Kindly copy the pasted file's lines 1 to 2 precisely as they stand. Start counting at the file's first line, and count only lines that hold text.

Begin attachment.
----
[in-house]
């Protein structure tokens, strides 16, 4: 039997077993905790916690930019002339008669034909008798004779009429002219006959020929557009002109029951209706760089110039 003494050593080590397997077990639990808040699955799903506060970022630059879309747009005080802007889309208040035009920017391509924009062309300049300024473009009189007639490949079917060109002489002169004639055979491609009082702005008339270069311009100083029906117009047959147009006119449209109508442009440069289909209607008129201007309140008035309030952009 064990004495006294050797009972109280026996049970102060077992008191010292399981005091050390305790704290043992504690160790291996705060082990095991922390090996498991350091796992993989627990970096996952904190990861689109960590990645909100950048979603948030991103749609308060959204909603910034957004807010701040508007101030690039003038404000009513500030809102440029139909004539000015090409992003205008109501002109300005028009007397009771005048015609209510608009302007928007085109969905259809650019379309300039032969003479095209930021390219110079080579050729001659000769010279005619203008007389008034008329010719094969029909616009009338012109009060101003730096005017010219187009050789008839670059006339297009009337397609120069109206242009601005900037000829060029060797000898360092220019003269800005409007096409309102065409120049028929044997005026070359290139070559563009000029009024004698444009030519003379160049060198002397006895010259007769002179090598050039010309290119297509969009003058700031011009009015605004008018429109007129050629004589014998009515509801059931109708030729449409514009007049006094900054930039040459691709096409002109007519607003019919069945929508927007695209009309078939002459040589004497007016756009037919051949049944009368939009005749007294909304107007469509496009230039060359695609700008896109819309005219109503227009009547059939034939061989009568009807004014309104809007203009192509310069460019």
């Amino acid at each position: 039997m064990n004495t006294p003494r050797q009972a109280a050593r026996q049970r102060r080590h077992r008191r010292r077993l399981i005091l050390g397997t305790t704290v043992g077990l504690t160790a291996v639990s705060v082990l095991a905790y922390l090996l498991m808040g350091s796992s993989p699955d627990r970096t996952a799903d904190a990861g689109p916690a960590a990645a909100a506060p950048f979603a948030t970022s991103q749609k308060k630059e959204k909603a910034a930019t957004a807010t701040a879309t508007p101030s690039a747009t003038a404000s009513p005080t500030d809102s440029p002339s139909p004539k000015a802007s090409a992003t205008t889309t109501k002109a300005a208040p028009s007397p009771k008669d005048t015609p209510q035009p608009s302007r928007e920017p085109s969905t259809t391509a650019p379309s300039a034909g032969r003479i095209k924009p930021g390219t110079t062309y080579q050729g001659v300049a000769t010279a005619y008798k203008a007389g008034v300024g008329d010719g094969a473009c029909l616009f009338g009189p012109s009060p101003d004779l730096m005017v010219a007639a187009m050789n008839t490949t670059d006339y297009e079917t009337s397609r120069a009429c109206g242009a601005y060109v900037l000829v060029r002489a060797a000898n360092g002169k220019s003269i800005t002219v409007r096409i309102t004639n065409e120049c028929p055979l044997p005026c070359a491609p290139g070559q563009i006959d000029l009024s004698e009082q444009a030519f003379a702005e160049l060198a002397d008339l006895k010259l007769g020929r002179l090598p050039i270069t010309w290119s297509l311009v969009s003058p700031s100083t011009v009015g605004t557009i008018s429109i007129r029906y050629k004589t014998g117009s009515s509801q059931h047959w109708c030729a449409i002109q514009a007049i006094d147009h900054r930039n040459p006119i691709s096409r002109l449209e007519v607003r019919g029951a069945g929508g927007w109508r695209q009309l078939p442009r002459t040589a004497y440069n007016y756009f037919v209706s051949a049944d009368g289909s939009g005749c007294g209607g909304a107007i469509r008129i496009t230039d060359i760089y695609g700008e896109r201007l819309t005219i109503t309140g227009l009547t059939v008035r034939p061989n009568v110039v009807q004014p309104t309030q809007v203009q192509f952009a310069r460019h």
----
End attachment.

[in-house]
């Protein structure tokens, strides 16, 4: 039997077993905790916690930019002339008669034909008798004779009429002219006959020929557009002109029951209706760089110039 003494050593080590397997077990639990808040699955799903506060970022630059879309747009005080802007889309208040035009920017391509924009062309300049300024473009009189007639490949079917060109002489002169004639055979491609009082702005008339270069311009100083029906117009047959147009006119449209109508442009440069289909209607008129201007309140008035309030952009 064990004495006294050797009972109280026996049970102060077992008191010292399981005091050390305790704290043992504690160790291996705060082990095991922390090996498991350091796992993989627990970096996952904190990861689109960590990645909100950048979603948030991103749609308060959204909603910034957004807010701040508007101030690039003038404000009513500030809102440029139909004539000015090409992003205008109501002109300005028009007397009771005048015609209510608009302007928007085109969905259809650019379309300039032969003479095209930021390219110079080579050729001659000769010279005619203008007389008034008329010719094969029909616009009338012109009060101003730096005017010219187009050789008839670059006339297009009337397609120069109206242009601005900037000829060029060797000898360092220019003269800005409007096409309102065409120049028929044997005026070359290139070559563009000029009024004698444009030519003379160049060198002397006895010259007769002179090598050039010309290119297509969009003058700031011009009015605004008018429109007129050629004589014998009515509801059931109708030729449409514009007049006094900054930039040459691709096409002109007519607003019919069945929508927007695209009309078939002459040589004497007016756009037919051949049944009368939009005749007294909304107007469509496009230039060359695609700008896109819309005219109503227009009547059939034939061989009568009807004014309104809007203009192509310069460019």